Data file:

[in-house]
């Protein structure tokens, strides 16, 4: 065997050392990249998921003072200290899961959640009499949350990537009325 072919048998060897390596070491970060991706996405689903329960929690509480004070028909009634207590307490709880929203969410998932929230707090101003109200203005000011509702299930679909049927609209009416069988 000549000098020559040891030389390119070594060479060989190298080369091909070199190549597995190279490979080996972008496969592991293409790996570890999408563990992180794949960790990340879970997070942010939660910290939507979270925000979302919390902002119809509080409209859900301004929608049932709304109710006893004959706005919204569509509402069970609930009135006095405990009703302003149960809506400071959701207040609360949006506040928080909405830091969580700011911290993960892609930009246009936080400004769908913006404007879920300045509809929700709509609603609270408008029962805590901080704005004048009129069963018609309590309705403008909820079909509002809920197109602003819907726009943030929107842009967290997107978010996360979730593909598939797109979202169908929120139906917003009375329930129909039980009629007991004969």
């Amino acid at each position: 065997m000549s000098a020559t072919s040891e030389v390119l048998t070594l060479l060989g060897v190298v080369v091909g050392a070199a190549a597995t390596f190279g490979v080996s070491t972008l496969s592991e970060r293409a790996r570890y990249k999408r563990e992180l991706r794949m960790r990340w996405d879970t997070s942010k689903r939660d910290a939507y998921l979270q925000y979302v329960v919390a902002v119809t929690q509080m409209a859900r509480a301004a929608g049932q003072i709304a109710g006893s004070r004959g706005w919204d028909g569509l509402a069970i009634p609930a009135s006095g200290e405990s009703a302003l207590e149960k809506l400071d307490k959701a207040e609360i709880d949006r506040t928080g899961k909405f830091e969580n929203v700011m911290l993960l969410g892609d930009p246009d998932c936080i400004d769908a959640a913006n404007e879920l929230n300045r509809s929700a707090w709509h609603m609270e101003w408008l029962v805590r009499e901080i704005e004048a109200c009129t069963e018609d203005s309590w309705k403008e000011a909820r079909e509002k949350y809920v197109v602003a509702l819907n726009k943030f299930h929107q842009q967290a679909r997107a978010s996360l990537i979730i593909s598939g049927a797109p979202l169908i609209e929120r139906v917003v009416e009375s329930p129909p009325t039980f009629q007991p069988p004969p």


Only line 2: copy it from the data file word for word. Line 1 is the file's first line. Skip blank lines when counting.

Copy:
């Protein structure tokens, strides 16, 4: 065997050392990249998921003072200290899961959640009499949350990537009325 072919048998060897390596070491970060991706996405689903329960929690509480004070028909009634207590307490709880929203969410998932929230707090101003109200203005000011509702299930679909049927609209009416069988 000549000098020559040891030389390119070594060479060989190298080369091909070199190549597995190279490979080996972008496969592991293409790996570890999408563990992180794949960790990340879970997070942010939660910290939507979270925000979302919390902002119809509080409209859900301004929608049932709304109710006893004959706005919204569509509402069970609930009135006095405990009703302003149960809506400071959701207040609360949006506040928080909405830091969580700011911290993960892609930009246009936080400004769908913006404007879920300045509809929700709509609603609270408008029962805590901080704005004048009129069963018609309590309705403008909820079909509002809920197109602003819907726009943030929107842009967290997107978010996360979730593909598939797109979202169908929120139906917003009375329930129909039980009629007991004969």